By emphasizing the wrongness of the sexual-abuse scandal on the first two days of his U.S. tour, the pope is attempting to signal the importance he attaches to the issue and that he is determined not to shy away from it. Church leaders have come under withering criticism in the past for failing to effectively confront the thousands of abuse cases and for allowing accused priests to avoid prosecution.

“Responding to this situation has not been easy,” the pope told the bishops. “It is vitally important that the vulnerable always be shielded from those who would cause harm. In this regard, your efforts to heal and protect are bearing great fruit not only for those directly under your pastoral care, but for all of society.”

Benedict suggested that the crisis has occurred at a time when society devalues human dignity and distorts the role of sexuality through pornography and violence.


Children, he said, must be taught “authentic moral values” and spared “the degrading manifestations and the rude manipulation of sexuality so prevalent today.”

In addition to thousands of victims, the pope said priests, too, needed special guidance and counsel to repair damage to the church, its credibility and its ability to carry out its mission.

Priests “have experienced shame over what has occurred, and there are those who feel they have lost some of the trust and esteem they once enjoyed,” he said.

Benedict said the bishops must guide by example, leading spiritually holy lives that can be emulated by priests and reassuring to the faithful.

“When the faithful know that their pastor is a man who prays and who dedicates his life to serving them, they respond with warmth and affection which nourishes and sustains the life of the whole community,” he said.

His remarks won praise from his audience, but one victims group said they fell short.

One bishop, Walter Hurley of Grand Rapids, Mich., said the message was encouraging. “This is a real problem in the church and he addressed it in a realistic way,” Hurley said as he emerged from the basilica ceremony.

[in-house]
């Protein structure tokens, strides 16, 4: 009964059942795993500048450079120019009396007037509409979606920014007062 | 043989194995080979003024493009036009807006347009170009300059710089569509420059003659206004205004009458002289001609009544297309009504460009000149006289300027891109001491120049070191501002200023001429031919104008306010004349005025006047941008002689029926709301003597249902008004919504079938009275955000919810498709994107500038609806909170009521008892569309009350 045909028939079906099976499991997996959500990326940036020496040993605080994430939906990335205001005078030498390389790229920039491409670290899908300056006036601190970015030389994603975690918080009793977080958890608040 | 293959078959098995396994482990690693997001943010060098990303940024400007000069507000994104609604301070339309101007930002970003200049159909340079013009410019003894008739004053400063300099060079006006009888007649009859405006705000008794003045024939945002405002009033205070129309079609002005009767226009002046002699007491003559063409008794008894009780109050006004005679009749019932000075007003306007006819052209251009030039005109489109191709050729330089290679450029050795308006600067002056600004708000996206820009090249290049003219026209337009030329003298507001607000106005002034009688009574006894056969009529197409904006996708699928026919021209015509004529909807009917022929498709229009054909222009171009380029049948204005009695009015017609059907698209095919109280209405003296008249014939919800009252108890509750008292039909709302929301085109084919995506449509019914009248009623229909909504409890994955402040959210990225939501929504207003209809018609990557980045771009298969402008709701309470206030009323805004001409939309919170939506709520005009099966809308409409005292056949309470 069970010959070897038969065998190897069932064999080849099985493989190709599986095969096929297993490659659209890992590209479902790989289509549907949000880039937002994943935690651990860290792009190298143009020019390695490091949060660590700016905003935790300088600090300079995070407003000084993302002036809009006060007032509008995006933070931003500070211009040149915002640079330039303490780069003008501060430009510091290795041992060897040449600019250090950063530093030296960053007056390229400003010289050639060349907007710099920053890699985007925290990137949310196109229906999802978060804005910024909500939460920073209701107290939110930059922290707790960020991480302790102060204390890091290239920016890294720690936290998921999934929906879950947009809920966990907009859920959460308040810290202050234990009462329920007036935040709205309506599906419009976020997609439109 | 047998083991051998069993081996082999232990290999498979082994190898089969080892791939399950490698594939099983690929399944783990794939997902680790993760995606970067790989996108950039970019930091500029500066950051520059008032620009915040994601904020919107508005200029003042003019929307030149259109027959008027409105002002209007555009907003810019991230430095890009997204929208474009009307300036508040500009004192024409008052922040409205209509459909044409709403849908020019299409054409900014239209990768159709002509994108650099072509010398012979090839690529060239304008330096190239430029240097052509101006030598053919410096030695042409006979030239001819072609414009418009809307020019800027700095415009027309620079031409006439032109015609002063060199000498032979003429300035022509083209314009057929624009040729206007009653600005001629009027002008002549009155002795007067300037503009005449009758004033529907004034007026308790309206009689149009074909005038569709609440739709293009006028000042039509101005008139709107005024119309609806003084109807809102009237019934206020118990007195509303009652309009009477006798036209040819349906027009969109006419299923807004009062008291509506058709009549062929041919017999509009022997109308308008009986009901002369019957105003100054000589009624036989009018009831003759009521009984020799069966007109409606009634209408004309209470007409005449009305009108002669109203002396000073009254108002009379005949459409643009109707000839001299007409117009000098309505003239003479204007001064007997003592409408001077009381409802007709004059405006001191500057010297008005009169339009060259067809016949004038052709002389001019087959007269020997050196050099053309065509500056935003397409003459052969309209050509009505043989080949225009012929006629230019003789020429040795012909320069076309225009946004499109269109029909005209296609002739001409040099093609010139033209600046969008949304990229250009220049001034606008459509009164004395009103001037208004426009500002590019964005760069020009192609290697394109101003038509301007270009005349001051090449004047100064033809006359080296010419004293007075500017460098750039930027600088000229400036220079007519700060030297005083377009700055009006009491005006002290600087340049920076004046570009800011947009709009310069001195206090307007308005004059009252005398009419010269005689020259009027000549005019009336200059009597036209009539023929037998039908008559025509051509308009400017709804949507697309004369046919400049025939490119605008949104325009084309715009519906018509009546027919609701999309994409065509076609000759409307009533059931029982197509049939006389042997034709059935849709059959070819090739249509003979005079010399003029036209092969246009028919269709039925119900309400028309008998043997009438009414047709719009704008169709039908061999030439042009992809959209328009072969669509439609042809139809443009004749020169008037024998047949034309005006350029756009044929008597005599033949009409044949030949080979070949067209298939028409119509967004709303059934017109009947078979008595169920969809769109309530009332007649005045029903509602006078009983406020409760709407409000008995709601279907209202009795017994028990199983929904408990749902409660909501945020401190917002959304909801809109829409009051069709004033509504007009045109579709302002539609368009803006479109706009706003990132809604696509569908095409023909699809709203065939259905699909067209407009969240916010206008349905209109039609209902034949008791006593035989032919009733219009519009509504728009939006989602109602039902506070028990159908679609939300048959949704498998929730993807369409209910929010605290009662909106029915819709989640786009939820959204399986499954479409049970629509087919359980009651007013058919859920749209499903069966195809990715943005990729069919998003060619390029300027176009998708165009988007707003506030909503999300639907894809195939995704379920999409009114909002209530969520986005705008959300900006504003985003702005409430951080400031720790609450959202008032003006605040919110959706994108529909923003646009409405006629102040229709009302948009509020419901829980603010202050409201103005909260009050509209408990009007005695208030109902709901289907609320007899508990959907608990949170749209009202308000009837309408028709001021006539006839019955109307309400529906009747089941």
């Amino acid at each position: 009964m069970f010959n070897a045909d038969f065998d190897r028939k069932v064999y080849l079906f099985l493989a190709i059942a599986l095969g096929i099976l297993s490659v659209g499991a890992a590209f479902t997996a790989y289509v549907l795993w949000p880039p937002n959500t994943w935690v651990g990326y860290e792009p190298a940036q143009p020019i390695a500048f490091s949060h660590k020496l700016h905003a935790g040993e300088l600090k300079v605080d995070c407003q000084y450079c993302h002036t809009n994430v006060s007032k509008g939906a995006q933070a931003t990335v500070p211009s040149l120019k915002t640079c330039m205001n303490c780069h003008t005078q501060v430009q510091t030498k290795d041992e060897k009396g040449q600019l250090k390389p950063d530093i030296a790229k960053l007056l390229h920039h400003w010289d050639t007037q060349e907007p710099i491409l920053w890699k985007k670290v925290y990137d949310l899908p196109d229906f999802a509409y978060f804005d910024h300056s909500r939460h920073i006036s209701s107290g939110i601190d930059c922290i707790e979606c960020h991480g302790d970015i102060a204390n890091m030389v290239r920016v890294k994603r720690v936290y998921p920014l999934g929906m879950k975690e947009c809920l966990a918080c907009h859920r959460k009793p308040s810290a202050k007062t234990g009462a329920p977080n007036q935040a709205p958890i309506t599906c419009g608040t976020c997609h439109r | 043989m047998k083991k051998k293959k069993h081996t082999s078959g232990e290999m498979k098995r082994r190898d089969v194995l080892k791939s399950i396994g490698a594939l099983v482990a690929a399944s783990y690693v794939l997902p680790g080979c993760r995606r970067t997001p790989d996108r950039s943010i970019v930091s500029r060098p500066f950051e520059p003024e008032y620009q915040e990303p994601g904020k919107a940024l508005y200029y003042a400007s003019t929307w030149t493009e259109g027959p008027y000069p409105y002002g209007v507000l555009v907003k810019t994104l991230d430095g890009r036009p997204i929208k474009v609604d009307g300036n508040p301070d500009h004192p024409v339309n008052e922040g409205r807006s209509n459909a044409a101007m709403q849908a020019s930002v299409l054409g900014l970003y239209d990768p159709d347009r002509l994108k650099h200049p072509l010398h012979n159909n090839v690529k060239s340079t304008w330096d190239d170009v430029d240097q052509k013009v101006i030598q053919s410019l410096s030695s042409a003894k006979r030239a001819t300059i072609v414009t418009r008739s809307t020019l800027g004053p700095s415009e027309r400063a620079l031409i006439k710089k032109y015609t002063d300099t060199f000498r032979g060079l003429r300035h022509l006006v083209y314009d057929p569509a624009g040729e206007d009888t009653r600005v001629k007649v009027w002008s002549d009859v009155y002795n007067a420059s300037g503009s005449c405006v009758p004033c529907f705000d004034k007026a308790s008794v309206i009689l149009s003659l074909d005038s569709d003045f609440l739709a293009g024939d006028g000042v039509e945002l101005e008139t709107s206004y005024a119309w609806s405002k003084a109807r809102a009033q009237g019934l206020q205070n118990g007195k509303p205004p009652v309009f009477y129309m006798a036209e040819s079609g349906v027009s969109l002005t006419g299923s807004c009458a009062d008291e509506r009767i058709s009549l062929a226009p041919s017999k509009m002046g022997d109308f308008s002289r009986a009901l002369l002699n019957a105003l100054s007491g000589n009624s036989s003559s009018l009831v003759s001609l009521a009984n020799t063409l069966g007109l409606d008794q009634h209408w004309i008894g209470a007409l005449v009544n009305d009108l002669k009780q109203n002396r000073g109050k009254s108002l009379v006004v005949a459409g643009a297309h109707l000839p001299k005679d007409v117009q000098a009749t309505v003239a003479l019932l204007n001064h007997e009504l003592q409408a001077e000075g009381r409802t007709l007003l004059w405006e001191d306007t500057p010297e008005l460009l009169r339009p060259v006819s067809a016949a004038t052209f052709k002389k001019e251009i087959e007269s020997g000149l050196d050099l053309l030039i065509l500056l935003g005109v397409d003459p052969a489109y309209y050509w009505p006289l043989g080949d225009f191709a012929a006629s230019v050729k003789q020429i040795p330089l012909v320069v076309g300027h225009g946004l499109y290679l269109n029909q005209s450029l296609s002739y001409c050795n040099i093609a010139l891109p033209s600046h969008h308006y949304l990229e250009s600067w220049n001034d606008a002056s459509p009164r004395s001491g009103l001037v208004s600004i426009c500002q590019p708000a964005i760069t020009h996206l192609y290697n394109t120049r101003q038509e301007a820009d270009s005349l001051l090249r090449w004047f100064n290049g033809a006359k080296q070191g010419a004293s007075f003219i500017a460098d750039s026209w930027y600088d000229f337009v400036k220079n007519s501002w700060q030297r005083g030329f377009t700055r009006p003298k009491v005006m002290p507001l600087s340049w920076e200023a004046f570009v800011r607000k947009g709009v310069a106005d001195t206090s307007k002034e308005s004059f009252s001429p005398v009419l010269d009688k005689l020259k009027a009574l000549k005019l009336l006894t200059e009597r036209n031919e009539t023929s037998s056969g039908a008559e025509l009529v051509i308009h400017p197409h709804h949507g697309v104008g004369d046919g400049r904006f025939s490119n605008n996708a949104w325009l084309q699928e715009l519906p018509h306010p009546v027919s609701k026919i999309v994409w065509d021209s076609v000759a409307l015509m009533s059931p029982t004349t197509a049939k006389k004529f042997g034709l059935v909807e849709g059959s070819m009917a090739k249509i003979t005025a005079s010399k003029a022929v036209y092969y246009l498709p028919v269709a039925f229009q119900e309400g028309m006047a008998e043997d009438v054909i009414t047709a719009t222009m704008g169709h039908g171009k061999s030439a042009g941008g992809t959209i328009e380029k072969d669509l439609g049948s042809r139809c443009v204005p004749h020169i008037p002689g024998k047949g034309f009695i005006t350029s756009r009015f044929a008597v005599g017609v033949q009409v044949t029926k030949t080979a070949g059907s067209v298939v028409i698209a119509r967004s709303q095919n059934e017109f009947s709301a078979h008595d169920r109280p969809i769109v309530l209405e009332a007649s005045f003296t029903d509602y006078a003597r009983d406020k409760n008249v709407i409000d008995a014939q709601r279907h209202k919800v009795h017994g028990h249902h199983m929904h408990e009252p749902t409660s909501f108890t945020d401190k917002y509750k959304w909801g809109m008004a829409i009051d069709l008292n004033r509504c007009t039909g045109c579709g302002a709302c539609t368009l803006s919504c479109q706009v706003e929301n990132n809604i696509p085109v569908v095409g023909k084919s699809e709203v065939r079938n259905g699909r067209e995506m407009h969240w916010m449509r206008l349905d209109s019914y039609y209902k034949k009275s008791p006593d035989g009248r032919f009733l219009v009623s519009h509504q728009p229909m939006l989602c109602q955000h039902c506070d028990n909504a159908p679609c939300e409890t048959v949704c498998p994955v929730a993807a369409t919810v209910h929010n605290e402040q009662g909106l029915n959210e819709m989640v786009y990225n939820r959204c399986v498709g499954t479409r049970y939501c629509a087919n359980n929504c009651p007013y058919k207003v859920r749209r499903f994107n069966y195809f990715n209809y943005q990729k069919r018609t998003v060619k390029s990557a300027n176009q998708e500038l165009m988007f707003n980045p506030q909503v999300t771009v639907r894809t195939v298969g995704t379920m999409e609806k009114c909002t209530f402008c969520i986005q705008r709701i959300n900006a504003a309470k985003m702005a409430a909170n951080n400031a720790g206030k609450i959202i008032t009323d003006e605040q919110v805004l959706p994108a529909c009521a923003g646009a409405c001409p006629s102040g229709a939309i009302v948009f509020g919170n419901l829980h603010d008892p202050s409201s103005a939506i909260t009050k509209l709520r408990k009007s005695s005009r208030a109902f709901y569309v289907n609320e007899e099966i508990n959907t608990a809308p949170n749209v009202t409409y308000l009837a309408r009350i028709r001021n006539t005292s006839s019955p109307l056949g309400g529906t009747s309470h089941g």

“He recognized the problem and said how terrible a tragedy it was. He talked about the mistakes that were made including some bishops who did not handle it well,” Bishop Tod Brown of the Diocese of Orange, Calif., said. “I thought it was very frank and refreshing. I think he realizes it’s a great wound for our church in this country.”


However, Barbara Dorris of the Survivors Network of Those Abused by Priests said the pope ignored what the group maintains was a systematic practice by many senior clergy of stonewalling police and investigators to protect abusive priests.

Benedict touched on other critical issues facing the church. He urged the bishops to continue to welcome immigrants, to minister to their sorrows and trials and to help them flourish in their adopted homes. The influx of Latino immigrants, especially, has helped fill pews in American Catholic churches, and surveys have shown that Latino Catholics tend to be more traditional in their practice of the faith.

Sounding a theme prominent in his three-year papacy, Benedict warned against a secularism that erodes genuine religious spirit and said it is not enough to profess Christianity on Sunday and not practice it in daily public and private life. “Any tendency to treat religion as a private matter must be resisted,” he said.

In that vein, the pope continued, advances in medical science bring new hope to the sick and infirm but also raise unimaginable ethical dilemmas.

“Clearly, the church’s influence on public debate takes place on many different levels,” he said. “In the United States, as elsewhere, there is much current and proposed legislation that gives cause for concern from the point of view of morality, and the Catholic community, under your guidance, needs to offer a clear and united witness on such matters.”


Times staff writer James Gerstenzang contributed to this report.